This season’s Studio Series starts off with a world premiere of a piece that finally gets down to brass tacks, telling us why the individual members of our amazing company chose this physically punishing activity as their life’s work. Choreographer Darrell Grand Moultrie’s iNVERSION does a thing that for some reason no one has thought to do before: gives individual dancers an actual voice. Like, with their vocal chords. Every single person I’ve spoken with about this new piece has remarked about its total groundbreaking quality and the thrill of actually getting to literally tell the audience why they’ve gone the life direction they’ve gone. Video and audio set the tone and, arguably, the script, while the dancers physically portray the different nuances of their colleague’s motivation towards their shared goal.
It’s an exciting time for Lauren Archer, Sabrina Holland, Abi Goldstein, and Benjamin Malone. They’ve made the leap from RBII to the company proper, which has had a profound effect on their daily lives. I sat down with them, in a less-than-graceful way, and talked to them about what it REALLY meant to move up within the company.
Benjamin, a 24-year-old from Maine, assured me that “There’ s a lot more up and coming [in RBII] rather than taking care of what you need to take care of by yourself, so a higher sense of independence comes with being in the company, and with that a higher sense of responsibility.” Sabrina, 22, a native from upstate New York, who had been dancing since she was three, concurred: “With RBII, you’re learning everything, but you’re not necessarily performing everything. You know it, but you have company members making sure you know it.”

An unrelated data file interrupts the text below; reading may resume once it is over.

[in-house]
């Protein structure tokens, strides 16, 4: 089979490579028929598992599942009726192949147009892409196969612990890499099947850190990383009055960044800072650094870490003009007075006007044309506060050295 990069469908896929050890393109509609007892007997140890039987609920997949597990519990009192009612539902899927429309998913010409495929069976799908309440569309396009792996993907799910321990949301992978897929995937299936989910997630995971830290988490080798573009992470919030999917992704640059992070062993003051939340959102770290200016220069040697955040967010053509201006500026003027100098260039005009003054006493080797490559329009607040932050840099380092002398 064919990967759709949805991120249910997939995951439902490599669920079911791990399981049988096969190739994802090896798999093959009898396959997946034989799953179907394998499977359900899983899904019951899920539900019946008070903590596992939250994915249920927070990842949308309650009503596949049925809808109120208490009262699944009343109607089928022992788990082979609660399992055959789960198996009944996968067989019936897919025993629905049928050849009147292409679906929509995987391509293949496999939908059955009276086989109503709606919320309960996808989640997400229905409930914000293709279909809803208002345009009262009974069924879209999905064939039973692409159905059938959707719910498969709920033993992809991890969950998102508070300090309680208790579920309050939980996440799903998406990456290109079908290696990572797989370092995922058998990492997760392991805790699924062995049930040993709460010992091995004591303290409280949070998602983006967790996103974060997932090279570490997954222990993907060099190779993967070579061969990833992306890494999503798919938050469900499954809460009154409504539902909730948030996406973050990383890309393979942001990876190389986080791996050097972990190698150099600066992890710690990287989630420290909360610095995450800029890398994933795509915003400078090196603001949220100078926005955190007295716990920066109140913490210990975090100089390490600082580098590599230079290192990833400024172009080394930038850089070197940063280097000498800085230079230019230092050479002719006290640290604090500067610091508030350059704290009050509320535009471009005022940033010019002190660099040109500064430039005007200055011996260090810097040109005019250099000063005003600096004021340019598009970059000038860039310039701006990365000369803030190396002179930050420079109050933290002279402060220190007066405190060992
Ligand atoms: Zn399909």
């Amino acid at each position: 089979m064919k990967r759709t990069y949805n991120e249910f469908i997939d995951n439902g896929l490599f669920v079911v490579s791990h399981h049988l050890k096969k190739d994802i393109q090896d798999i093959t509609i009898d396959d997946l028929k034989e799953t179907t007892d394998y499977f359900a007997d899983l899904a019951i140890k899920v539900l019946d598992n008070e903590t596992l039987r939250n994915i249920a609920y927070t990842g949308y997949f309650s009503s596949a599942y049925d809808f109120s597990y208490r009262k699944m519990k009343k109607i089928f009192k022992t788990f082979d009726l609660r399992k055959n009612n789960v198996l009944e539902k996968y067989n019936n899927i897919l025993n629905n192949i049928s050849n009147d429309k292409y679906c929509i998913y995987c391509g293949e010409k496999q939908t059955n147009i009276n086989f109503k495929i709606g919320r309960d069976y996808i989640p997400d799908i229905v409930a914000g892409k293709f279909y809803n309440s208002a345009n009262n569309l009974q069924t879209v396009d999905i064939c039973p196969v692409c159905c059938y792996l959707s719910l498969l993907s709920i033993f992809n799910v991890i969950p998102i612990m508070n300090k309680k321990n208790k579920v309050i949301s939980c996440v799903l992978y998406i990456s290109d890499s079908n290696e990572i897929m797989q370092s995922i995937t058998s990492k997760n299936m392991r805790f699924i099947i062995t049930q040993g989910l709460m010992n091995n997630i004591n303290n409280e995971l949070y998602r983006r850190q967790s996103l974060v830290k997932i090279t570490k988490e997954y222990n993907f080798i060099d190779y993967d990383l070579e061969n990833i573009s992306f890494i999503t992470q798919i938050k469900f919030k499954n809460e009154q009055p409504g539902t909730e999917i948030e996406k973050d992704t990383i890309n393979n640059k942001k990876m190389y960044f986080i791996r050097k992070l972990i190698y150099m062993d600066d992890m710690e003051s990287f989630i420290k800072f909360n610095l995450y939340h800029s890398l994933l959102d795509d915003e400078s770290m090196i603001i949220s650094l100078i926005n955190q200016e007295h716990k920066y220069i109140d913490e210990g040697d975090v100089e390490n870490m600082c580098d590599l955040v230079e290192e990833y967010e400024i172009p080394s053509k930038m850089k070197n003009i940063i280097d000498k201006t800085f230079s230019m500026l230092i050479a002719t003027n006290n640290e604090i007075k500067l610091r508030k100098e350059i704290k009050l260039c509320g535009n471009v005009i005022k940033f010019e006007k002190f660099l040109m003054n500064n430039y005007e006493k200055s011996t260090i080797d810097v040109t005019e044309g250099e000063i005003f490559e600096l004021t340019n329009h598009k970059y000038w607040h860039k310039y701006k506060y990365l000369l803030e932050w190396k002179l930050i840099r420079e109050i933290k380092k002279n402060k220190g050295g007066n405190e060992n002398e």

In the company, they’re not so lucky. But also aware that they’re super lucky in other ways. Said Sabrina, “When you’re performing for younger kids, all you have to do is releve en pointe, and they’re like ‘WHOA, THATS AMAZING!’ So…they’re appreciative in a different way. Versus a mature audience who is appreciative of different and more complicated or emotional things.”
And iNVERSION and the second billed piece, Swipe (a fan favorite) provides a great starting point to people who think ballet is an elite passion involving tutus and buns. “You know, there’s the Katy Perry movie and the Justin Beiber movie…this is kind of like the Richmond Ballet movie. You get to know us and our voices personally,” said Lauren. And why bother getting to know your city’s special dancers? Says Abi, “It’s always more fun if you see a sporting event or play if you know somebody in it. If people come to iNVERSION, they’re more inclined to come back, because they’ll hear us all talk and be in a position to really listen to what we have to say. And we’re all different–some of the reasons my colleagues love to dance are reasons I’d never even thought about. And my reasons are the same for them.”
Between iNVERSION and Swipe, Richmond Ballet stands to make an artistic killing this time, starting of the 2014-2015 season admirably. Catch Studio One starting September 23rd and running through September 28th in the school’s very intimate yet very professional studio theatre. Tickets can be found here..
Best of luck to Abi, Sabrina, Lauren, and Benjamin. May 2015 treat your artistic careers well.
Featured photo by: Sarah Ferguson